Totem Poles are large carvings, usually from Western Red Cedar trees, made by Indians who lived along the Pacific coast of North America. The intricate carvings, which often feature the likenesses of eagles, beavers, bears, and orcas, represent family clans, important events or people, and legends. Some totem poles were built to ridicule people who were in debt or who commited crime.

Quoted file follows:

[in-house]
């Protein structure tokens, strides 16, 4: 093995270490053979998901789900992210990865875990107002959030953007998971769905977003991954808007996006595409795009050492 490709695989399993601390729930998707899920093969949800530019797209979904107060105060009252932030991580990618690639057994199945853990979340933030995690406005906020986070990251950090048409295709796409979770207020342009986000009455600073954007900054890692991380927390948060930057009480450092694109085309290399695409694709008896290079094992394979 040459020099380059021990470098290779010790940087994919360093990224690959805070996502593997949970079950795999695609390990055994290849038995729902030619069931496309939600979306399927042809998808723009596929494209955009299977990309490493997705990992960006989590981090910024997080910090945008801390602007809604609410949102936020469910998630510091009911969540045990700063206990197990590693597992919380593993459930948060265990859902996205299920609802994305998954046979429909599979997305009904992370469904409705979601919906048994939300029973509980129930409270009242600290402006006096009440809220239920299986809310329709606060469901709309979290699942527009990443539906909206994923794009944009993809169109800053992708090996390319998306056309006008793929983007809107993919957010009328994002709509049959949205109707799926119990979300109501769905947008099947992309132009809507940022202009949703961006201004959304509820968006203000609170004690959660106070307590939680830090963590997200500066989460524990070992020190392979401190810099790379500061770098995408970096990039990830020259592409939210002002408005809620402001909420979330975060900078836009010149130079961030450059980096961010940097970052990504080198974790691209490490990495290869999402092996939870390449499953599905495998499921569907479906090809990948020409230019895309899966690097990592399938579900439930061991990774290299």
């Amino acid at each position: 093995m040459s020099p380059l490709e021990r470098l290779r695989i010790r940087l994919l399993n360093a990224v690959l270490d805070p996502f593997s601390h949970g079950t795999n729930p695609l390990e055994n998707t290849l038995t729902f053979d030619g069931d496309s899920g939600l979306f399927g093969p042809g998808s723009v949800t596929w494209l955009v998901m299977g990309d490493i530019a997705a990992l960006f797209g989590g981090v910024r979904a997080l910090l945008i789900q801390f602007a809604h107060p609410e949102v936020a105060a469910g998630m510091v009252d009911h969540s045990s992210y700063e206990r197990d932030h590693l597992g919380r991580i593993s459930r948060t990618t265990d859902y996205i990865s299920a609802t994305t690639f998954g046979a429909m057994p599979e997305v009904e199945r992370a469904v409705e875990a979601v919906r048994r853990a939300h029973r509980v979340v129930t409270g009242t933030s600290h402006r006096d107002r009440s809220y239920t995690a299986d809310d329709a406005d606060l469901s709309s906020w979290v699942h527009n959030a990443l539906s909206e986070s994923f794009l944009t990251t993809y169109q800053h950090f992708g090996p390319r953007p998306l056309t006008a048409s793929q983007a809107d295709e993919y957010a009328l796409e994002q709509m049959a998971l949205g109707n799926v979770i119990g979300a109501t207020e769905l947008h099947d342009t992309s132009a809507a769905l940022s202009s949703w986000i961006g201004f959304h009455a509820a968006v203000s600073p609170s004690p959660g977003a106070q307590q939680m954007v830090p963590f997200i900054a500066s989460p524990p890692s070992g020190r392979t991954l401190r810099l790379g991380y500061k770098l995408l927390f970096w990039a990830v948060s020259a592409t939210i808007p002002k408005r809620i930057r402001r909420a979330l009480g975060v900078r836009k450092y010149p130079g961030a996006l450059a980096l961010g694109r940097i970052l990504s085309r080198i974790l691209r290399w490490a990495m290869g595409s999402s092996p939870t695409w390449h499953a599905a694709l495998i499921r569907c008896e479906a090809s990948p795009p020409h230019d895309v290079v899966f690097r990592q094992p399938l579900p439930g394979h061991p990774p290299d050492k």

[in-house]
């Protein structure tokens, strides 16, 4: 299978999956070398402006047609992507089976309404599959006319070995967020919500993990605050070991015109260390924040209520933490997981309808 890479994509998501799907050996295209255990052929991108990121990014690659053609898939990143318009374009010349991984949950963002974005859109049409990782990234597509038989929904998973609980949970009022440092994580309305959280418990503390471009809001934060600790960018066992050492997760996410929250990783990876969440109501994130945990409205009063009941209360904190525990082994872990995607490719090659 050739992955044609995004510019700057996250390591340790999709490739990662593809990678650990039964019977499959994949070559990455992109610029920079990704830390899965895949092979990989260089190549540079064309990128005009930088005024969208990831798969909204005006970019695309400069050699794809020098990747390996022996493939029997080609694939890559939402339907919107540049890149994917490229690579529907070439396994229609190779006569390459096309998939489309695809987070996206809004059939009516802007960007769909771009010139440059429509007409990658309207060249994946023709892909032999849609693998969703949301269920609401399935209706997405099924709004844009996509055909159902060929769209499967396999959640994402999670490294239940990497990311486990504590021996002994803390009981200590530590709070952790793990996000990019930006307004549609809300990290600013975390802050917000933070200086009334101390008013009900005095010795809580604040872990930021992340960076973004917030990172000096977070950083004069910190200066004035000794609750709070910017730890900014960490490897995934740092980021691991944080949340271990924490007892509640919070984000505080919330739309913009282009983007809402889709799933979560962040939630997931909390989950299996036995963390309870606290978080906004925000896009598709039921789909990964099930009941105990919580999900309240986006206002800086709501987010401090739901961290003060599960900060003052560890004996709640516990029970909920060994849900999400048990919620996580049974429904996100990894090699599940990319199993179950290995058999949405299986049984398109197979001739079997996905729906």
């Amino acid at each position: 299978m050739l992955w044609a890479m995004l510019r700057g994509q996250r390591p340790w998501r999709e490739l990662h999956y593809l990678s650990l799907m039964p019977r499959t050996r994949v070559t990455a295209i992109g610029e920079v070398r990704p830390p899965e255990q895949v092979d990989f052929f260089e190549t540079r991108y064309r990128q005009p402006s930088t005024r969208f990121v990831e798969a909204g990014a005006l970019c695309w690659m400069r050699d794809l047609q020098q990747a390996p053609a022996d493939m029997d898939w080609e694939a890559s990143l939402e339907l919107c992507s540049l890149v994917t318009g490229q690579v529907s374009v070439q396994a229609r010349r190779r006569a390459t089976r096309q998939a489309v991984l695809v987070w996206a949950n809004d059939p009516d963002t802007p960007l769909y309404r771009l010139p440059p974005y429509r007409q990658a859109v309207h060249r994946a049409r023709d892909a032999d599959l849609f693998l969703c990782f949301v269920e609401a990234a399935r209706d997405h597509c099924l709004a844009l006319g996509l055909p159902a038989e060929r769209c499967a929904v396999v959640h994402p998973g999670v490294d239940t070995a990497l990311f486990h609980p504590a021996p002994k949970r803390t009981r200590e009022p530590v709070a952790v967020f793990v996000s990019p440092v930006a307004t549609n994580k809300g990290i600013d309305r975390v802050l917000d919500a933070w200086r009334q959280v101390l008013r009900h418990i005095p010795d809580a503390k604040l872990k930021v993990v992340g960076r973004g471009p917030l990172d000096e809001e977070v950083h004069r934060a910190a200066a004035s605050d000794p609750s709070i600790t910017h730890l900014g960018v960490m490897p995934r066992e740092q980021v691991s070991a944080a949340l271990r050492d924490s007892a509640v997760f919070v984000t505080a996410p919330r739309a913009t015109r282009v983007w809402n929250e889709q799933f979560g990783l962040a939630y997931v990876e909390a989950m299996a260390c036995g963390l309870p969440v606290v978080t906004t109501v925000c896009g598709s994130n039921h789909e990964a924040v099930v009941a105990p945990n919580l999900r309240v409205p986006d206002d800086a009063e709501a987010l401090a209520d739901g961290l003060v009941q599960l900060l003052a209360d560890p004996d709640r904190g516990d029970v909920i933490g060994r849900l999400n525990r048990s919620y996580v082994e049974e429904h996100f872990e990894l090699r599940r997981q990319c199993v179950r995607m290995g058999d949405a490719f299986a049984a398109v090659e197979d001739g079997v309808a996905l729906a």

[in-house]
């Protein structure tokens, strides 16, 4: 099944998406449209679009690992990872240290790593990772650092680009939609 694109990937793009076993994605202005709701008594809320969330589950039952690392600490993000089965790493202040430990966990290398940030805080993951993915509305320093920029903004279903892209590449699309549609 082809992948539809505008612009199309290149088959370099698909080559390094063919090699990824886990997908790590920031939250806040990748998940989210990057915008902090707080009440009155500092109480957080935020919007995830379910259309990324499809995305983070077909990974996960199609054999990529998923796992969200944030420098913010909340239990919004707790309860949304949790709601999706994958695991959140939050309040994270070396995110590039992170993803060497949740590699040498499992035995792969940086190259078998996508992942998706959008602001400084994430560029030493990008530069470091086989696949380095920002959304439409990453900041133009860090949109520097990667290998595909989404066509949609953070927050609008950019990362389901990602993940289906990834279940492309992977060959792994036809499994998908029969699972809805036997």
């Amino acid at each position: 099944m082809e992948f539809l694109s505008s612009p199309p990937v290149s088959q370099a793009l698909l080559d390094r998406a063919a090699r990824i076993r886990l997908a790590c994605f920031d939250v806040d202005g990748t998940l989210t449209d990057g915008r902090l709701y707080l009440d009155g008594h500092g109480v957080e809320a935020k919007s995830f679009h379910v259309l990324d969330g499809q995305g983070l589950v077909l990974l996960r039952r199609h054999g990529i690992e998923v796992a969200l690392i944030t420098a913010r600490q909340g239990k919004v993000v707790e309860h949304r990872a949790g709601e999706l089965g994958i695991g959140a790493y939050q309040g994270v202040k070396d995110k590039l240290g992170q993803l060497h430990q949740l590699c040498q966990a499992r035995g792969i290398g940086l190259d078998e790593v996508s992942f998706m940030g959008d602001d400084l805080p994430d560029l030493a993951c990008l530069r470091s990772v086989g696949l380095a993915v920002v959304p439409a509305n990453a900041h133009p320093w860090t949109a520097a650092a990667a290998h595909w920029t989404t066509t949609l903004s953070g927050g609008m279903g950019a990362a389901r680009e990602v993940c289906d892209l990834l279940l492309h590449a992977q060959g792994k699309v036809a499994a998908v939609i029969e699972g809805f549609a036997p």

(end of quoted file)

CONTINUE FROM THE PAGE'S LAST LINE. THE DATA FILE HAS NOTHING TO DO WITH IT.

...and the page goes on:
Although totem poles may have existed for hundreds of years, the earliest known totem pole is
thought to be slightly over 200 years old. Most last less than 100 years. Because of the rainy climate of the pacific northwest, the wooden totem poles decay quickly.
Today, individuals of native ancestry in the pacific northwest still make totem poles. The tallest totem pole in the world is thought to be located at Alert Bay, British Columbia. It is 173 feet tall.